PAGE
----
<< Previous exercise (2.35) | Index | Next exercise (2.37) >>



Given a sequence of sequences, applies accumulate to the first item from each, then the next item of each, etc.

Subproblem: define a proc that returns the first item from each nested sequence, and another that returns the remaining parts (accumulate-n will accumulate the former, and call itself with the latter):

 (define (select-cars sequence) 
   (map car sequence)) 
 (define (select-cdrs sequence) 
   (map cdr sequence)) 
 ;; Test 
 (define t (list (list 1 2 3) (list 40 50 60) (list 700 800 900))) 
 (select-cars t) 
 (select-cdrs t) 
 ;; Accumulates the result of the first and the already-accumulated 
 ;; rest.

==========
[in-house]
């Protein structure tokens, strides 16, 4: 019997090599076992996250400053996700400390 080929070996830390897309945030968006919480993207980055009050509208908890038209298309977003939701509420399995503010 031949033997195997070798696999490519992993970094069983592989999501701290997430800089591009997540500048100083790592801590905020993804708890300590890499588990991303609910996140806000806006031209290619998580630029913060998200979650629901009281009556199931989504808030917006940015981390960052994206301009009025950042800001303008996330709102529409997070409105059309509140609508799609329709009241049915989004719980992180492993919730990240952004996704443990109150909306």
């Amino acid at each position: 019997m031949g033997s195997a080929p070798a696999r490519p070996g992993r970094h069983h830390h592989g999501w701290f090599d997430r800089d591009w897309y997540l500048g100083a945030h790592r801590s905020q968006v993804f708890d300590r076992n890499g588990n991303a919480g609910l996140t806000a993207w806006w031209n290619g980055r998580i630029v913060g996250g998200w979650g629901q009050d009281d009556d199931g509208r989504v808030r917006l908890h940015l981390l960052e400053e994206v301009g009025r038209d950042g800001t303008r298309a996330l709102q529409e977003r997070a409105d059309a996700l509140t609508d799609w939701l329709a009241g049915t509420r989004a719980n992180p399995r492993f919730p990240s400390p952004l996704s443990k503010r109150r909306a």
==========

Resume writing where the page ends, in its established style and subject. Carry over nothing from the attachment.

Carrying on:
(define (accumulate op initial sequence) 
   (if (null? sequence) 
       (op (car sequence) 
           (accumulate op initial (cdr sequence))))) 
 ;; accumulate-n 
 (define (accumulate-n op init sequence) 
   (define nil '()) 
   (if (null? (car sequence)) 
       (cons (accumulate op init (map car sequence)) 
             (accumulate-n op init (map cdr sequence))))) 
 ;; Usage: 
 (accumulate-n + 0 t) 

Originally I had (map (lambda (s) (car s)) sequence), but (lambda (s) (car s)) is just a function that returns car ...

Rather Iffy

But (lambda (s) (car s)) does not return car (the procedure) but the car of a pair. The notation (lambda (s) (car s)) shows the used operation in the mapping process more explicit.

 (define (accumulate-n op init seqs) 
   (if (null? (car seqs)) 
       (cons (accumulate op   init (map (lambda (s) (car s)) seqs)) 
             (accumulate-n op init (map (lambda (s) (cdr s)) seqs))))) 
 ;Maybe a helpful stepping stone. 
 ;Example in Mit-Scheme: 
 ;(user) => (map (lambda (s) (cdr s)) '((1 2 3) (4 5 6))) 
 ;Value: ((2 3) (5 6))